What is uveitis?

Uveitis is an inflammation of the middle layer of the eye, known as the uvea.

The uvea is made up of different parts, including the iris at the front, the choroid at the back, and the ciliary body in between.

Iritis is inflammation of the iris and is the most common form of uveitis. 

The uveal tract: www.msdmanual.com


What are the symptoms?

Symptoms of uveitis include:

  • Redness
  • Eye pain
  • Sensitivity to light
  • Watering of the eyes or teary eyes
  • Black dots in the vision (can also be referred as floaters)
  • Blurry vision
  • A pupil that is smaller than normal. 

Symptoms may occur in just one eye or in both eyes at the same time.


What causes uveitis?

Uveitis can be caused by eye infections or by other eye problems such as scratch to the cornea (front part of eye). For people with psoriatic arthritis (PsA) it is often caused by the same process that causes inflammation of the joints.

Uveitis is estimated to affect up to one in four people who have PsA. Smoking can also increase the chance of developing it. 


How is it diagnosed?

Your doctor will diagnose uveitis by talking to you about your symptoms and asking about your other medical conditions. If you are already seeing an optometrist, they may also  pick up changes in your eye. Your doctor will likely refer you to an ophthalmologist to have the condition confirmed by a thorough eye exam. An ophthalmologist is a medical doctor who specialises in the diagnosis and management of eye conditions. The ophthalmologist will work with you and your healthcare team to figure out the best treatment for you.


What will happen to me?

For most people uveitis can be managed with the right treatment. There will be times when the inflammation and symptoms are minimal. At other times, symptoms may worsen. This is more likely to happen when PsA symptoms also worsen or ‘flare’.

Some cases can cause long-term damage to the eye. While uncommon, permanent vision loss can occur. In most cases these long-term complications can be avoided, if uveitis is diagnosed and treated early. It is important to see your doctor should you experience symptoms.


Can uveitis be cured?

At times you may experience no signs or symptoms of uveitis, however it is not curable, except when caused by a bacterial infection. The aim of treatment is to control the symptoms and prevent long-term damage and complications.


What treatments are there for uveitis?

There are two main medications that are used to treat uveitis. Your ophthalmologist will prescribe either of the following, or a combination of the two:

  • Corticosteroids to reduce eye inflammation.
  • Eye drops or cream that dilate (enlarge) the pupil to prevent it sticking to the lens of the eye and causing scarring.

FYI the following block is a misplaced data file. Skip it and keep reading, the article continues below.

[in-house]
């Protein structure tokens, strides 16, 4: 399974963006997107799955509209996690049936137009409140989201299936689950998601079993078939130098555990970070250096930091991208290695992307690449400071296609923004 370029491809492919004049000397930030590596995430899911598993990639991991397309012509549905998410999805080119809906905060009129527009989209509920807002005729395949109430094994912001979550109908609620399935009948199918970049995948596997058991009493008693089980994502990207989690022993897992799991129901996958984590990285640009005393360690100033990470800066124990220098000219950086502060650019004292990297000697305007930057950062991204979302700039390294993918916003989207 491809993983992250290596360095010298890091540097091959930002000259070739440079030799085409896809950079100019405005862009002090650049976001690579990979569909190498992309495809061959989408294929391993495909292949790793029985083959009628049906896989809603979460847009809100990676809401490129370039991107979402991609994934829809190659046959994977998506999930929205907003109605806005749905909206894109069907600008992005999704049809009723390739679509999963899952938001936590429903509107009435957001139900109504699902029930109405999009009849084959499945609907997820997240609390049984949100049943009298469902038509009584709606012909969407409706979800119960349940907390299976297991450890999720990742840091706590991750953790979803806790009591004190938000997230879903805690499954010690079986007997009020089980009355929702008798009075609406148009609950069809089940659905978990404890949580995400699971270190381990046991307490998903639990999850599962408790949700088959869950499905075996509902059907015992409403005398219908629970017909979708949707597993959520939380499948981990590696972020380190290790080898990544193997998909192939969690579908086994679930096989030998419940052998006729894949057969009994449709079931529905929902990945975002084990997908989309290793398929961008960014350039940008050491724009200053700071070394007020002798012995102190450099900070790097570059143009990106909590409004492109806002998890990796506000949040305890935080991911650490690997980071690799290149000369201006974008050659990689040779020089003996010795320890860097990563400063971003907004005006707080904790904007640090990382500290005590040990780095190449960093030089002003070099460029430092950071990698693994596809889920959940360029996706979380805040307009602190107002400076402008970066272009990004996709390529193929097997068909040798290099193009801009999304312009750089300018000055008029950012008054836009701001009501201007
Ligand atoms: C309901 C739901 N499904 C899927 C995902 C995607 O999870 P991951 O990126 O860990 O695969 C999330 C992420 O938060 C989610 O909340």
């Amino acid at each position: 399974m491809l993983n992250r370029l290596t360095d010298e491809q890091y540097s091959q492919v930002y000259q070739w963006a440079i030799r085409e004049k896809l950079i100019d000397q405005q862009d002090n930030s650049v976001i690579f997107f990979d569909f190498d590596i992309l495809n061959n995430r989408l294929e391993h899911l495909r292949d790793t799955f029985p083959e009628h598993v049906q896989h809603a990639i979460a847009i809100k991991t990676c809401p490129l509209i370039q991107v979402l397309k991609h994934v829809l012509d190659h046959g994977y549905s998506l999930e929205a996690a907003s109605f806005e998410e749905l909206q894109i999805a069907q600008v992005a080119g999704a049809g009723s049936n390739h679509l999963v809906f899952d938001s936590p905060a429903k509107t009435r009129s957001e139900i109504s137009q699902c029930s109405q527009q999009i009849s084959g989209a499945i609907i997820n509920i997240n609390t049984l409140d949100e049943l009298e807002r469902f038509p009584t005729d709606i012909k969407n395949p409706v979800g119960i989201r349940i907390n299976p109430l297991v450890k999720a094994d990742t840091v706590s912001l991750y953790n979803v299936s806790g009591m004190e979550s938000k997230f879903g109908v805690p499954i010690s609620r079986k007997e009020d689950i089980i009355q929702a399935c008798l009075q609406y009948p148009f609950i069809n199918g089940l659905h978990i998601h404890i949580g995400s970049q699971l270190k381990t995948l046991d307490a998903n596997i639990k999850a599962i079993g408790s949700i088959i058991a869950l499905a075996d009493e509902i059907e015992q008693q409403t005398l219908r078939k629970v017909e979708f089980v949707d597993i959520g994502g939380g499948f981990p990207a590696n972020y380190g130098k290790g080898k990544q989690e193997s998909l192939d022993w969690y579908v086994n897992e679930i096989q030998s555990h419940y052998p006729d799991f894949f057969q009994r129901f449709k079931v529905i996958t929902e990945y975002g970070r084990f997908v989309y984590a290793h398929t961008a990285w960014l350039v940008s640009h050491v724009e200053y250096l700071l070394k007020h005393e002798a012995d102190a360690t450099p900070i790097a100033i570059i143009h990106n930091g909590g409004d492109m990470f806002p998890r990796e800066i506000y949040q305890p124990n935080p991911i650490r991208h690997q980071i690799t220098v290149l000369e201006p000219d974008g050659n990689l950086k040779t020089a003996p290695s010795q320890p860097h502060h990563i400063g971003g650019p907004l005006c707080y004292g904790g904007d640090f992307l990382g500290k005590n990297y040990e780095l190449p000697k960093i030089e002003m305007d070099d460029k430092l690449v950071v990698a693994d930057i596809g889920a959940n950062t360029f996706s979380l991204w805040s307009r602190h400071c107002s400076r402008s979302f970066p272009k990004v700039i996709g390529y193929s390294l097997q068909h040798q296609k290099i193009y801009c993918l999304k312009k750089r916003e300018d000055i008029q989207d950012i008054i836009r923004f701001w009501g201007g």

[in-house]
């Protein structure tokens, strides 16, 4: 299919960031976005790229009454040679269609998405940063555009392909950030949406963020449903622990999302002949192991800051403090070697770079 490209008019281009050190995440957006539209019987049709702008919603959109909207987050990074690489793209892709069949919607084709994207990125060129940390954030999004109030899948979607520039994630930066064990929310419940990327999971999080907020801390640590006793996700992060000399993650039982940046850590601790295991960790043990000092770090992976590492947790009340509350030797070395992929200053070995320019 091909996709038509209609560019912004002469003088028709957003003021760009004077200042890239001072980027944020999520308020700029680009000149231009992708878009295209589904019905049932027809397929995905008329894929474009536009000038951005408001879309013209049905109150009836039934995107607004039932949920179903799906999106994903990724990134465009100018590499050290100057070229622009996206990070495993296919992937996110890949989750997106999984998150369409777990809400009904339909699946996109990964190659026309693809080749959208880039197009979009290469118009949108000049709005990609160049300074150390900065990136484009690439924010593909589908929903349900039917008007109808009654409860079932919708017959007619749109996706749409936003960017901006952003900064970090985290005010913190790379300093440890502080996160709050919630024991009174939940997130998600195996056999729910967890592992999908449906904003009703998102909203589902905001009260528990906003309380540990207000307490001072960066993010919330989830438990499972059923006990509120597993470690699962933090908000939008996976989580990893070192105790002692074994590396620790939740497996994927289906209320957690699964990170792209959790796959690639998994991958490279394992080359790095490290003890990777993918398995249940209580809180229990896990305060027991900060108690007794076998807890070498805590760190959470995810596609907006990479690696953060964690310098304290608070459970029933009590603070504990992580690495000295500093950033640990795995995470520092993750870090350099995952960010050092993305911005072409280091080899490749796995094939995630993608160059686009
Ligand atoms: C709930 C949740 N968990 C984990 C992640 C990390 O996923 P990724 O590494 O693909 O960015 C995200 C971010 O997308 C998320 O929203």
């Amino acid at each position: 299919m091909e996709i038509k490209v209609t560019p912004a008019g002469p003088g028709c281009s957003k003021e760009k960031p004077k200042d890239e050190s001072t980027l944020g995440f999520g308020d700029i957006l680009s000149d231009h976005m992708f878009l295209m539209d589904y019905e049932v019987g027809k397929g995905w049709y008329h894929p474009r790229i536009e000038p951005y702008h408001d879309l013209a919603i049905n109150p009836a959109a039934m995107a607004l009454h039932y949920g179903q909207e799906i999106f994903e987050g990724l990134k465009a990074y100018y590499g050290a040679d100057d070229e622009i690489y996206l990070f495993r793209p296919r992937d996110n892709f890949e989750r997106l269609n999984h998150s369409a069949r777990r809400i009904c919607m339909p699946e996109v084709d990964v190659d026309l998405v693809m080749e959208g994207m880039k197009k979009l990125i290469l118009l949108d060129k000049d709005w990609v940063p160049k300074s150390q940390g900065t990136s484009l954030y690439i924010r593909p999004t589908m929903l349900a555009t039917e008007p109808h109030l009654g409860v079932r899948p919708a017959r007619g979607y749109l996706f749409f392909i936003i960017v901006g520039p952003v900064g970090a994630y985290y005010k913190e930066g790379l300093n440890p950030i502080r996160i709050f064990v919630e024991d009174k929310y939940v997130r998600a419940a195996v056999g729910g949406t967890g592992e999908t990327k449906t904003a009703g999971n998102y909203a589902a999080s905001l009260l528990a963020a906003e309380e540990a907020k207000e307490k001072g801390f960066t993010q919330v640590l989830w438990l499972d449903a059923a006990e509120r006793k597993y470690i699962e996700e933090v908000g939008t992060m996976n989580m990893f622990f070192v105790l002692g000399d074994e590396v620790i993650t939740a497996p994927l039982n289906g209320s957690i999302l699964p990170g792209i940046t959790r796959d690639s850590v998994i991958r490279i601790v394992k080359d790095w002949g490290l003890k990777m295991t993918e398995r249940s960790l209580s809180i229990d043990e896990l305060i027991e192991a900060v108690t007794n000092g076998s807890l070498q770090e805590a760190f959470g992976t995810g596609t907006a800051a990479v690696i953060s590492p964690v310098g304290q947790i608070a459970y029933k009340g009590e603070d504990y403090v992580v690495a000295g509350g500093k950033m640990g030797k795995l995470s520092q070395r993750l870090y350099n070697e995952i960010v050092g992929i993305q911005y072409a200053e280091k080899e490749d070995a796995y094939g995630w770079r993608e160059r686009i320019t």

In addition, if you are not already taking them for your PsA, medications to reduce inflammation may be recommended to treat the underlying cause. Your rheumatologist will be able to discuss this with you.


What can I do?

Here are some things that you can do to reduce the risk of long-term complications:

  • Ensure that your PsA is well-managed. This will also help keep the inflammatory process that causes uveitis under control.
  • Take your medications as prescribed as this will reduce the risk of long-term damage to your eyes..
  • Ask your ophthalmologist how often you need to see them.
  • Speak with your doctor if you have any questions about your prescribed treatments or about the condition.
  • When discussing possible treatments, you may want to ask your doctor:
    • How long it will take for your medication to start working? With some medications it can take several weeks before your condition improves.
    • What are some of the possible side effects? What the signs of these side effects are and what you should do if  you are experiencing a side effect?
    • When you can stop taking your medication? Some medication may need to be taken until the symptoms go away while others may need to be taken for longer.
  • Tell your doctor about any medication you are taking, including complementary medications (such as vitamins, herbal medicines). Some medications taken together can cause unwanted side effects.
  • Speak with your doctor about seeing a counsellor or psychologist if you feel you need to talk to someone about how your mental wellbeing is affected.

This resource has been developed based on the best available evidence. A full list of references is available upon request.